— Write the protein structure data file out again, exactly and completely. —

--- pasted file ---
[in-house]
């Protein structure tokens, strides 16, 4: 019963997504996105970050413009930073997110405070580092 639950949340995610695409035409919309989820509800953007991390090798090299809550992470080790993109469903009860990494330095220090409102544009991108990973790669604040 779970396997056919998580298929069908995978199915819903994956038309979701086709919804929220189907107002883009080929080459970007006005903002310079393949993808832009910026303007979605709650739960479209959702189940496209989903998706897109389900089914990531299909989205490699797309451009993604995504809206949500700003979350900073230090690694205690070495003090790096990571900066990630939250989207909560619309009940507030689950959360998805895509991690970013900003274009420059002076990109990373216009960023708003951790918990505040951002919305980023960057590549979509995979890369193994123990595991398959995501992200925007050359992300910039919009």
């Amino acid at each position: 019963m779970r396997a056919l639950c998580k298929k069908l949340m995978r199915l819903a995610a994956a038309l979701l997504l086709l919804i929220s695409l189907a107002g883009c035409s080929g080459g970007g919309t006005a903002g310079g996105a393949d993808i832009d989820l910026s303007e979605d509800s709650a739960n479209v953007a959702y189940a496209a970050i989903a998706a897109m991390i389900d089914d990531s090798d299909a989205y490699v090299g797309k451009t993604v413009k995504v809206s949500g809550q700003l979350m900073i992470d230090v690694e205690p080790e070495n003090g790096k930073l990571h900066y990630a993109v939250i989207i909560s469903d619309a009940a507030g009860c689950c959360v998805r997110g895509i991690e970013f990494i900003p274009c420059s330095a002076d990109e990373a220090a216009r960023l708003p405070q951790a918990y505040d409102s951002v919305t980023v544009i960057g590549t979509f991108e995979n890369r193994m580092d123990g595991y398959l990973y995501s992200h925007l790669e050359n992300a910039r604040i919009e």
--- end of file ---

[in-house]
């Protein structure tokens, strides 16, 4: 019963997504996105970050413009930073997110405070580092 639950949340995610695409035409919309989820509800953007991390090798090299809550992470080790993109469903009860990494330095220090409102544009991108990973790669604040 779970396997056919998580298929069908995978199915819903994956038309979701086709919804929220189907107002883009080929080459970007006005903002310079393949993808832009910026303007979605709650739960479209959702189940496209989903998706897109389900089914990531299909989205490699797309451009993604995504809206949500700003979350900073230090690694205690070495003090790096990571900066990630939250989207909560619309009940507030689950959360998805895509991690970013900003274009420059002076990109990373216009960023708003951790918990505040951002919305980023960057590549979509995979890369193994123990595991398959995501992200925007050359992300910039919009």
């Amino acid at each position: 019963m779970r396997a056919l639950c998580k298929k069908l949340m995978r199915l819903a995610a994956a038309l979701l997504l086709l919804i929220s695409l189907a107002g883009c035409s080929g080459g970007g919309t006005a903002g310079g996105a393949d993808i832009d989820l910026s303007e979605d509800s709650a739960n479209v953007a959702y189940a496209a970050i989903a998706a897109m991390i389900d089914d990531s090798d299909a989205y490699v090299g797309k451009t993604v413009k995504v809206s949500g809550q700003l979350m900073i992470d230090v690694e205690p080790e070495n003090g790096k930073l990571h900066y990630a993109v939250i989207i909560s469903d619309a009940a507030g009860c689950c959360v998805r997110g895509i991690e970013f990494i900003p274009c420059s330095a002076d990109e990373a220090a216009r960023l708003p405070q951790a918990y505040d409102s951002v919305t980023v544009i960057g590549t979509f991108e995979n890369r193994m580092d123990g595991y398959l990973y995501s992200h925007l790669e050359n992300a910039r604040i919009e």